Red drapes

During this quarantine, we have all been going through a difficult time of worries and concerns about our families and our future in the workplace and in the social sphere. Many people went into mourning for the loss of one of their loved ones, robbing many families of the chance to say a final goodbye. It is very painful to find out this powerlessness for ourselves when dignity, affections and economic security are being taken away from us. We felt close to each other, empathic and heroic because everyone had had the same fate. Or, as Pope Francis put it, ‘in the middle of the storm, we are all on the same boat’.
Yet we are very much aware that in our country boats are not all the same: some people are going through all this on a raft. This is why those who could tried to help people living with great difficulties during the quarantine. At the same time we are aware of what this additional huge burden has caused in areas where people were already experiencing precariousness, violence, war, injustice, and hunger. Yet no one has been hearing anything from them.

Before the pandemic arrived these people were only obstacles and problems, but now they are not even that, they have vanished: the poor, the displaced, migrants at the borders and in the boats have suddenly disappeared from the news because we suddenly have something else to think about.
The pandemic is affecting every one of us yet the “war” is not. This is how many people describe this time of our life: "a war". In short, we have no escape: if in other conflicts peace was reached with an agreement between the parties, to this pandemic there is only one solution, that is to defeat the invisible enemy with whom you cannot sit at a table and who is not open to negotiation. This is the logic of several political solutions, including those concerning migration and economic issues. It then makes sense how all those "categories" of the latter who no longer have faces or names have become invisible. They have been attacking our “skin” and territorial borders and will have to be defeated somehow. We do not dialogue with the invisible.
Pain is sacred and it cannot be weighed, that's for certain. Yet I wonder if these current thoughts and speeches that have been flowing like rivers in full after this tragedy about caring for the environment, the need for a change of lifestyle, the discovery of a sacred human-nature relationship don’t sound hypocritical: we have suddenly reached the bottom, ignoring thousands of warning signs, and now we are willing to put a band-aid on an amputated limb.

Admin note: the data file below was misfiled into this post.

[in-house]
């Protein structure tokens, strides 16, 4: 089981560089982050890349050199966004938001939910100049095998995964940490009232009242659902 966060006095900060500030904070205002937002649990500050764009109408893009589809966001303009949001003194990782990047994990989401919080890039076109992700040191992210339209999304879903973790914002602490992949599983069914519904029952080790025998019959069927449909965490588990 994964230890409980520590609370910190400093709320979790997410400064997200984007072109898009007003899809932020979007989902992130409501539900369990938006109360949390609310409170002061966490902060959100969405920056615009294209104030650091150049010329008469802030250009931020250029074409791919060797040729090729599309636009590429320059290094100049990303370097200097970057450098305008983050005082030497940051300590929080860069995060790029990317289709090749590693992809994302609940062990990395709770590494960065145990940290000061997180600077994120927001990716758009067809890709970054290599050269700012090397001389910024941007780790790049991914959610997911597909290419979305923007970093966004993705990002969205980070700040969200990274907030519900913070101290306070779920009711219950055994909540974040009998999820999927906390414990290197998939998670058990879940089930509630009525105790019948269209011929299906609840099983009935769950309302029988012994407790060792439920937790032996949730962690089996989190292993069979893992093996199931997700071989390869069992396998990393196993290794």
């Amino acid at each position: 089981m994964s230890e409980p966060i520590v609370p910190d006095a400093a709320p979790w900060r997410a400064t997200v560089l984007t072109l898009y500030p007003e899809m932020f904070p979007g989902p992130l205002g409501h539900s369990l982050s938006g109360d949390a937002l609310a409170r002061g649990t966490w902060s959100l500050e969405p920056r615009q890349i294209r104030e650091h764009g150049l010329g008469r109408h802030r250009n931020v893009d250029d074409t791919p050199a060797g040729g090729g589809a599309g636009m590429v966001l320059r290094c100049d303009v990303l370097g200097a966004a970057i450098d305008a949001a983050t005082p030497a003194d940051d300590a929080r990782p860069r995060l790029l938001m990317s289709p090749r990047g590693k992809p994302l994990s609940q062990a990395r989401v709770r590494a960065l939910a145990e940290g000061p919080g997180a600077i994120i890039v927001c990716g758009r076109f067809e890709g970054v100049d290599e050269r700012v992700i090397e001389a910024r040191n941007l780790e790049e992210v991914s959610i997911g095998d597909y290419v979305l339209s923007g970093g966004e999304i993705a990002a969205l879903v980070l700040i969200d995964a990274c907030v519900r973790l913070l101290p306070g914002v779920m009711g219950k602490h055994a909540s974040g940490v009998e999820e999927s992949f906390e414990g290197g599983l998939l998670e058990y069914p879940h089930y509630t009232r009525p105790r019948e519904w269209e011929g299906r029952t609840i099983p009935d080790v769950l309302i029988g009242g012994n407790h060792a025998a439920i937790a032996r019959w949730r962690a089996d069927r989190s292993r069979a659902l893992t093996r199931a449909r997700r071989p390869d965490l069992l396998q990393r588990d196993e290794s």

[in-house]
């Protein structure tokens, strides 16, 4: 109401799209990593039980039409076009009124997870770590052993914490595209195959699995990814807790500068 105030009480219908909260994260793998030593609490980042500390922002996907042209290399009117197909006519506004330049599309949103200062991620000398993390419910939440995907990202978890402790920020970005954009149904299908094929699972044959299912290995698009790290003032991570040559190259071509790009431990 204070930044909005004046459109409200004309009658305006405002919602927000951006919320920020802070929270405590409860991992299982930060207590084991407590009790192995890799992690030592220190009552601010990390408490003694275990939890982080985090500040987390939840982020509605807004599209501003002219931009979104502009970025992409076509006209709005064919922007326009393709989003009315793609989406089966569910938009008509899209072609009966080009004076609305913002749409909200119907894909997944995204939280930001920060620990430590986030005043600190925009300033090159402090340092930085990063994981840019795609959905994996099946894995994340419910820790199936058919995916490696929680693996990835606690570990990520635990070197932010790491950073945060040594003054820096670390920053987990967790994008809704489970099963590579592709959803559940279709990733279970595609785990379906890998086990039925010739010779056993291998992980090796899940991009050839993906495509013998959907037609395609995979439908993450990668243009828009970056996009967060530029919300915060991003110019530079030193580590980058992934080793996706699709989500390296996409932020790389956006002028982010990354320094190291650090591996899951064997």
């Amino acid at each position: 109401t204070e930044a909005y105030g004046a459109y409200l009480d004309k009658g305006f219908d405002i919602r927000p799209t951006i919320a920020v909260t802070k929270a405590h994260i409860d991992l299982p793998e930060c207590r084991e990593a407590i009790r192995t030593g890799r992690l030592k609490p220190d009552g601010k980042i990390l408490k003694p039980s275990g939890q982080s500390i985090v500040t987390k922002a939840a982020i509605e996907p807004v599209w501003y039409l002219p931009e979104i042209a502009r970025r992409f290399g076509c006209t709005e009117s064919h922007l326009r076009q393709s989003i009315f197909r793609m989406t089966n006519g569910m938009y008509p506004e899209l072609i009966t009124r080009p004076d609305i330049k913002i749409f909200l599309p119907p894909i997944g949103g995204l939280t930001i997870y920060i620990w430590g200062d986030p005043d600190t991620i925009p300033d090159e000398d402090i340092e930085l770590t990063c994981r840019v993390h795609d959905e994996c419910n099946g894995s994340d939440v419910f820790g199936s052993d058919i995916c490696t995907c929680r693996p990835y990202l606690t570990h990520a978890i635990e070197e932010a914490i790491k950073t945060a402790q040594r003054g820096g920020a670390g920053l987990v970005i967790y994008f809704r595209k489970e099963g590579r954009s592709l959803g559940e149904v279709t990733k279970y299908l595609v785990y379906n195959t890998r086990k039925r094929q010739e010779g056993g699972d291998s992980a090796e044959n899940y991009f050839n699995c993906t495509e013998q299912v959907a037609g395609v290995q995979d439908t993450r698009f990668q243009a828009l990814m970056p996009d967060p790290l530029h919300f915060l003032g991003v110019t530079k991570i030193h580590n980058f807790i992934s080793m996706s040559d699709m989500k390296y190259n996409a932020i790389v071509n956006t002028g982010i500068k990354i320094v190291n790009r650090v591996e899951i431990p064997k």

Through the experience, the stories, and the writings of many Operazione Colomba’s volunteers a voice has been given to the lives of thousands of victims of unprecedented violence and unfair economic policies. We are talking about humble people who are often persecuted or killed for having claimed the right to life, land or bread.
To live in tents as a displaced person, to run away with your clothes in rags and your children clinging to your back after an armed group has broken into your village, to see companies turn biodiversity into memories and workers into slaves, to know that millions of human beings don’t have enough food or water to survive, not because of a chemical virus but because of individualistic, selfish, corrupted and neoliberal policies. Hadn't all this already caused a "pandemic" of absolute violation of Human Rights? Yet in the face of so much violence, more people have turned their backs or closed their eyes rather than questioning wrong and deadly systems.
The whole world saw the pictures of red drapes hanging out the windows of family homes in Colombia, an attempt to show that the quarantine left them with no more food to eat. There should be millions of those drapes not only all over Colombia but also in many other Latin American, African, and Asian countries as reminders of structural violence, murders of Human Rights and environmental defenders and all those who claim a piece of land to live on.
Recently I was touched by the words of a Filipino girl. She said she wanted to follow in her father’s footsteps, killed as a consequence of land reclamation between him and a multinational company: “The owners of this plantation should be merciful to us as we own nothing compared to everything they have."
I would like to hang a red drape out our windows for every time our choices have made us complicit in these deaths. If our conscience can’t take it, we could at least hang them in solidarity with those who suffer from hunger and get killed in unjust wars decided on papers and not by invisible chemical molecules. I would suggest we hang those drapes next to our Italian flag, or close to those banners reading “everything will be fine", because if the pandemic is affecting everyone then a happy ending is something everyone deserves.